The Maldives is an island nation, and islands depend upon the ocean for their sustenance. In ancient times, the Maldives were famous for dried fish, ambergris and the cowrie shells used as currency all up and down the East African coast. Today, the Maldives is still a fishing nation, but it's far better known as a beach getaway. Tourism generates almost 30 percent of the Maldives’ per capita GDP (gross domestic product), while fishing, including processing fish for export, only accounts for 10 percent. Other Maldivian industries include shipping, agriculture and manufacturing.
While tourism has been an enormous boon for the Maldives, the island nation remains poor. Its per capita income is only approximately £1390 per year.
Agriculture is constrained by the lack of arable land. According to the World Health Organization (WHO) the Maldives’ agricultural sector produces only 10 percent of the food needed to feed its population. The country is forced to import rice, its dietary staple, from trading partners. It also imports wheat flour, sugar, dairy products, and meat and eggs. The Maldives runs a negative trade deficit, exceeding £ 12.5 million annually.
Lack of energy and mineral resources also hold back economic development in the Maldives. The islands are also highly susceptable to natural disasters like the December 2004 Asian tsunami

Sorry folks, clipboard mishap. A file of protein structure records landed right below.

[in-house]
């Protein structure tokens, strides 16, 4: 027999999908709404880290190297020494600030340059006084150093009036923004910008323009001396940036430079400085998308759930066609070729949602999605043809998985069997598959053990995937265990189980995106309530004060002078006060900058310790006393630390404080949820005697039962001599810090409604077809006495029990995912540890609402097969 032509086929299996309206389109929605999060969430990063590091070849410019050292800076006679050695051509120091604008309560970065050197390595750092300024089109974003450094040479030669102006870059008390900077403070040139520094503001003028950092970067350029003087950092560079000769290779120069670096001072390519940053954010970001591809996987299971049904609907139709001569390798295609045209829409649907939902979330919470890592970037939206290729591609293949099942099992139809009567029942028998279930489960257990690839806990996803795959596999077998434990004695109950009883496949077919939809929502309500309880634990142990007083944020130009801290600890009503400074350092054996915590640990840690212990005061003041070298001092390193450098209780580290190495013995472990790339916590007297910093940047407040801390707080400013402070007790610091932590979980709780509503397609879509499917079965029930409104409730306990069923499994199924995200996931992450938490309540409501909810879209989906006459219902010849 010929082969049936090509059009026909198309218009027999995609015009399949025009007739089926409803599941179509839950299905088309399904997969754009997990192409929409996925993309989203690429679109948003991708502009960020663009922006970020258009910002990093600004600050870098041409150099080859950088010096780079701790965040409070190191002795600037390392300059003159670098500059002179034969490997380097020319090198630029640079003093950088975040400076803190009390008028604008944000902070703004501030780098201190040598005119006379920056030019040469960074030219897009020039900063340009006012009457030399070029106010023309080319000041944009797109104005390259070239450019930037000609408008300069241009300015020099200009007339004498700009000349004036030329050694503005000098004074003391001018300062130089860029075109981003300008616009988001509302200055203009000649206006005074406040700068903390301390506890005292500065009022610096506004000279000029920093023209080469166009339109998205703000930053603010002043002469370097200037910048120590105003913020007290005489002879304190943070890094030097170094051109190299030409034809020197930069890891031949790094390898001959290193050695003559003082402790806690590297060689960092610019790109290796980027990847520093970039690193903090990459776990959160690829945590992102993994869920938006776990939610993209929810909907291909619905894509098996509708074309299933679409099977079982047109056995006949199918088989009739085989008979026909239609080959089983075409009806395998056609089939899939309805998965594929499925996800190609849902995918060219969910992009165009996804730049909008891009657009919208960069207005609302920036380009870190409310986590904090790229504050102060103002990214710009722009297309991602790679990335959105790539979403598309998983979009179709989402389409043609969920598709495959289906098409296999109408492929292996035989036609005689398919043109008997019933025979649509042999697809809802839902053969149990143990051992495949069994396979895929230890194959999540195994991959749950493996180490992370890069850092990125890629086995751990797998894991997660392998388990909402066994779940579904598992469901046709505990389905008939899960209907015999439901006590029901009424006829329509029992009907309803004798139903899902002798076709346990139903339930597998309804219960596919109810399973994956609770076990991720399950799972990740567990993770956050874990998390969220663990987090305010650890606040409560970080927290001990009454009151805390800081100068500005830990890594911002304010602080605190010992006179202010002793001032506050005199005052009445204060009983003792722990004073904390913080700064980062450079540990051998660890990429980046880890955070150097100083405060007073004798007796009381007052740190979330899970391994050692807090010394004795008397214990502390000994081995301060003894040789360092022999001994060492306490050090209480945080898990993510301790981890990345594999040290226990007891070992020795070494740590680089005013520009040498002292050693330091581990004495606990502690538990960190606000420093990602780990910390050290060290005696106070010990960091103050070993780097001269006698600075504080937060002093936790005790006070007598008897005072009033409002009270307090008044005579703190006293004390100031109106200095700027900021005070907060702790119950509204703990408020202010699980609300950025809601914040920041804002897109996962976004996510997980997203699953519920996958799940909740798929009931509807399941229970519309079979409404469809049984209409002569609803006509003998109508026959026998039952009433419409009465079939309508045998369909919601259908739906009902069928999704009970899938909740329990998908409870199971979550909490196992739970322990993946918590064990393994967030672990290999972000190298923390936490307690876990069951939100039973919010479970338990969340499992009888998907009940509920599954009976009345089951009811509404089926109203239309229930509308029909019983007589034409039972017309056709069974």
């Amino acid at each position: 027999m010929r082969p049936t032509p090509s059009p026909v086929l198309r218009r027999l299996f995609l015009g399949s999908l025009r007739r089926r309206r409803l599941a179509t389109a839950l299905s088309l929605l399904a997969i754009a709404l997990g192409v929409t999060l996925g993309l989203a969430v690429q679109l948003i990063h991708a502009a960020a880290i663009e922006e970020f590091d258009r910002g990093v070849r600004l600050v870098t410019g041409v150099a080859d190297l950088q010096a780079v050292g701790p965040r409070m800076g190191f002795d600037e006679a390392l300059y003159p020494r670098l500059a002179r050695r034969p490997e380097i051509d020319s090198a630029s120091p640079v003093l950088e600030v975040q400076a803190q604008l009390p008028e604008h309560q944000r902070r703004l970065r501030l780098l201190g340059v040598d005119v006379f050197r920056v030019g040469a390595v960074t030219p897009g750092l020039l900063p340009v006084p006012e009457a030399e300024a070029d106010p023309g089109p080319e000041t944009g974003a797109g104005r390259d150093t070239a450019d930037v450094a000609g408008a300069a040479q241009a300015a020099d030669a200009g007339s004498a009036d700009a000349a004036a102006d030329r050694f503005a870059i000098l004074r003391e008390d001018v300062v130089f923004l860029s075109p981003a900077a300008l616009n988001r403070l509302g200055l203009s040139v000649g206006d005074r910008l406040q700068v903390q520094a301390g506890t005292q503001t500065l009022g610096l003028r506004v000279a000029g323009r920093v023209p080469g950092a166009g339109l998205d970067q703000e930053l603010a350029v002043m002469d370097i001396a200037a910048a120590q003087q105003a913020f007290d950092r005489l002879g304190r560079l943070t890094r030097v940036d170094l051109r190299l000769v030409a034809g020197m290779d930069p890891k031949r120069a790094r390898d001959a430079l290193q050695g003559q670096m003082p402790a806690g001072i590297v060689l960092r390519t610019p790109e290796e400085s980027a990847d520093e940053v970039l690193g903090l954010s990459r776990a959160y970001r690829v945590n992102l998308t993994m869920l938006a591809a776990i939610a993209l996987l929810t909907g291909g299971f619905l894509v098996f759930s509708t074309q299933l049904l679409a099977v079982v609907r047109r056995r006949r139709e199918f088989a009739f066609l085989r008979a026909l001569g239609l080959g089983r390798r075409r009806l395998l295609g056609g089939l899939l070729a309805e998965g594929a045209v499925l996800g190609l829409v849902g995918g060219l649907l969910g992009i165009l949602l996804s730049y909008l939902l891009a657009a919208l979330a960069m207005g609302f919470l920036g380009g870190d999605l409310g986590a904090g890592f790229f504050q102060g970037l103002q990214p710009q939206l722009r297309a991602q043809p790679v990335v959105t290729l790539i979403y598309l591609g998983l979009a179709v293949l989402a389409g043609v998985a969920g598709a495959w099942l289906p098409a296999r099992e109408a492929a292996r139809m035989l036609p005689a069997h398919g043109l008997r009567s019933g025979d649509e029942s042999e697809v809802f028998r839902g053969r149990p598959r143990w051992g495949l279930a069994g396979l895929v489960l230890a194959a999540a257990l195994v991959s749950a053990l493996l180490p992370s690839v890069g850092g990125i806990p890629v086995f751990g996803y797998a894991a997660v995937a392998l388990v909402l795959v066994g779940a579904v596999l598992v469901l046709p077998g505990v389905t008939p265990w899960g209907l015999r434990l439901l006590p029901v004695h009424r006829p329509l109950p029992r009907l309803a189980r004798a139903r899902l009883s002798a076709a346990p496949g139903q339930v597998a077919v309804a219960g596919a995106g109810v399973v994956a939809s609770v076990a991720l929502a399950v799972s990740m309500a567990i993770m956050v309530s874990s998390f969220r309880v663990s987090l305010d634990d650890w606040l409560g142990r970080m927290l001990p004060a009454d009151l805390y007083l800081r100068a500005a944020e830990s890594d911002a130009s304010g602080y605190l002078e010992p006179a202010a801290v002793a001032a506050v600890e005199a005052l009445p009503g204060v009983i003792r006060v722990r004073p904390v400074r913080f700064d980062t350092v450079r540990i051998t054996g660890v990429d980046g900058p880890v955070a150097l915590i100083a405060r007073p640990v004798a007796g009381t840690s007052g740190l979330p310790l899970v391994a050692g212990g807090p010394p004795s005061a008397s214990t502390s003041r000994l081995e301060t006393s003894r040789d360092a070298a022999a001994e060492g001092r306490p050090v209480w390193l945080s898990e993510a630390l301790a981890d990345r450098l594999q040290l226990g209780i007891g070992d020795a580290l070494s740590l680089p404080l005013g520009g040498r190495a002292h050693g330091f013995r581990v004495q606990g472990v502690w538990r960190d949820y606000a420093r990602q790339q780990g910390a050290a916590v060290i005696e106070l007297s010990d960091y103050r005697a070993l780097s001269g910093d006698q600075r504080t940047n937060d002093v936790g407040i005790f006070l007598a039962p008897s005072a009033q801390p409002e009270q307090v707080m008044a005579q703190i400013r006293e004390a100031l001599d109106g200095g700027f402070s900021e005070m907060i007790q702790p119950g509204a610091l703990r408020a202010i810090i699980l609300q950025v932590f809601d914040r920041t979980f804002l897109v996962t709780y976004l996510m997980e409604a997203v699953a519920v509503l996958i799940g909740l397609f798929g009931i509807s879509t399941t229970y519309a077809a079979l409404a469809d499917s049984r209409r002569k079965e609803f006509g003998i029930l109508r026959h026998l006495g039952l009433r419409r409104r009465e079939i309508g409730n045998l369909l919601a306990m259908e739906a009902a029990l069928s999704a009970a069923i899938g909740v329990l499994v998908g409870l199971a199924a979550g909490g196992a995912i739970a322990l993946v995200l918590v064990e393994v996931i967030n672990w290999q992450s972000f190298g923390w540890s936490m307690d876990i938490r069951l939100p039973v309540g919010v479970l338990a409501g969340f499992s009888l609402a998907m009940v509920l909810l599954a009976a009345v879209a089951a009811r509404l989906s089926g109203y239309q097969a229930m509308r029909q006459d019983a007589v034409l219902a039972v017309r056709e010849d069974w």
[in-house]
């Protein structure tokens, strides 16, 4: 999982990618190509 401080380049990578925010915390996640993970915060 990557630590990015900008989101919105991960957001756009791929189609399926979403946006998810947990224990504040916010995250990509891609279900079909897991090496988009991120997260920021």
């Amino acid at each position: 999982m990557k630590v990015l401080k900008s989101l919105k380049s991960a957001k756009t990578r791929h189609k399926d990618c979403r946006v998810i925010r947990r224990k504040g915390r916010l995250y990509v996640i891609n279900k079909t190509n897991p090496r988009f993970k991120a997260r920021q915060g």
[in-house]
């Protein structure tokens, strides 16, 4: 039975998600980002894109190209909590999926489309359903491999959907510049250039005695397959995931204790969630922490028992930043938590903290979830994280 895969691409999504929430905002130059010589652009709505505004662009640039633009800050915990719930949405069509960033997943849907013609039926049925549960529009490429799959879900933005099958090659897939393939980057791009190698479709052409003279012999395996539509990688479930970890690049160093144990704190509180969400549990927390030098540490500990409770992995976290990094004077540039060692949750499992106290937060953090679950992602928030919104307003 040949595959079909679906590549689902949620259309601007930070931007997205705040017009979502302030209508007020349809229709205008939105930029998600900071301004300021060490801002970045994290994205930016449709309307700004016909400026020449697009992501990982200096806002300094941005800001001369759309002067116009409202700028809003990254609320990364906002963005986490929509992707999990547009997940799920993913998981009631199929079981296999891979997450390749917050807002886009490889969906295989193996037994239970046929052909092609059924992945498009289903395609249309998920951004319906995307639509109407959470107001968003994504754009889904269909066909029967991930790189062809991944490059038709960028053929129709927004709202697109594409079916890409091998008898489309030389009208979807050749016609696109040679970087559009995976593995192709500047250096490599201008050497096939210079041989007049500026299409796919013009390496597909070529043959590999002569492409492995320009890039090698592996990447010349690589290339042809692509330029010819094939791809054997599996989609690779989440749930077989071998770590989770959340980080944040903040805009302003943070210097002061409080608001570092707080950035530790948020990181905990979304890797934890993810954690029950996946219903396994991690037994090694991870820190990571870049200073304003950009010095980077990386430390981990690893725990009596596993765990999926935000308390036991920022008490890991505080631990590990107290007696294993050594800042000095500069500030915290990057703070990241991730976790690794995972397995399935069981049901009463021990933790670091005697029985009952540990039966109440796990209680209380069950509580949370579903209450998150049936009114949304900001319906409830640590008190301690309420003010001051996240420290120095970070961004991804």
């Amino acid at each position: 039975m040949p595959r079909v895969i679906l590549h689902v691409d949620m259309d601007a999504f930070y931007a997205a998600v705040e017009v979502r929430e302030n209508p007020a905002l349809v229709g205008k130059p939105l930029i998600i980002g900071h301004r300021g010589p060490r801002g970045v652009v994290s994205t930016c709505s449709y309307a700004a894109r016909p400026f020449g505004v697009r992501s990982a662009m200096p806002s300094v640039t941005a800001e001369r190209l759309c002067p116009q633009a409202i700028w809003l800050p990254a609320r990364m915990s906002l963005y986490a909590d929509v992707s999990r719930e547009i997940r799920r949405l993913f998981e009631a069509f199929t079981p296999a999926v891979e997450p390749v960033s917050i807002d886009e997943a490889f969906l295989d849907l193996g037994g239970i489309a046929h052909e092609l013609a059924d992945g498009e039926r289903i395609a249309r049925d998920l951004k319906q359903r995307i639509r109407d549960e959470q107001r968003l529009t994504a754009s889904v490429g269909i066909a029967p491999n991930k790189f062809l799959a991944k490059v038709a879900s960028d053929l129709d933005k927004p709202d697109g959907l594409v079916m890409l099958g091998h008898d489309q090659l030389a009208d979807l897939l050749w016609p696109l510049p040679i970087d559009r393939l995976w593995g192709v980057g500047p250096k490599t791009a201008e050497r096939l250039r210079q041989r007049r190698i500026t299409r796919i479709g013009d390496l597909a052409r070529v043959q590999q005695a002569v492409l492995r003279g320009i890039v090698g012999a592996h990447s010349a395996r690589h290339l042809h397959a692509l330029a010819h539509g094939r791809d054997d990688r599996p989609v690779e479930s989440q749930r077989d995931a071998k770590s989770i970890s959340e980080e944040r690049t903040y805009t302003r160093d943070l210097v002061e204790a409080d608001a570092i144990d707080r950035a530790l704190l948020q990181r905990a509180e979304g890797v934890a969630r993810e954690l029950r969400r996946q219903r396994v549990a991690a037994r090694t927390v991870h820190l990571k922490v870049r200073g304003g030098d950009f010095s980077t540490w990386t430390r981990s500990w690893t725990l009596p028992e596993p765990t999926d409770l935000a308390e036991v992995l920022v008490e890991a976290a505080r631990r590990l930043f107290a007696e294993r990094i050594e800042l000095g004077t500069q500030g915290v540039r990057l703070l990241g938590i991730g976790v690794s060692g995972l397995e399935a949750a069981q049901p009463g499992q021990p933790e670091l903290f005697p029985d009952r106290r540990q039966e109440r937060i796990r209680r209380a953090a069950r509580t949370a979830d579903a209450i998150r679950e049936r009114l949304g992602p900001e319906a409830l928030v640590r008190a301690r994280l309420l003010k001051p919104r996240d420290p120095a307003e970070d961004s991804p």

In recent years the Maldives have depended heavily upon assistance from economic development organizations like the World Bank, the Asian Development Bank and the UN (United Nations) Development Program in order to meet its fiscal obligations.
Ibrahim Nasir, the first President of the Second Republic of Maldives, deserves credit for creating the Maldivian tourism industry. When the UN sent a business development mission there in the 1960s to explore the Maldives’ potential as a resort destination, the delegates returned with a negative report. The islands, claimed the UN officials, were unsuitable for tourism because of the lack of any sort of hospitality infrastructure. Nasir promptly set about addressing this deficiency. The Maldives welcomed its first group of tourists in 1972, 22 Italians who debarked from an Air Ceylon charter on to Hulhule Island’s narrow airstrip for 12 days of snorkeling, spear fishing and basking in the sun on white sand beaches.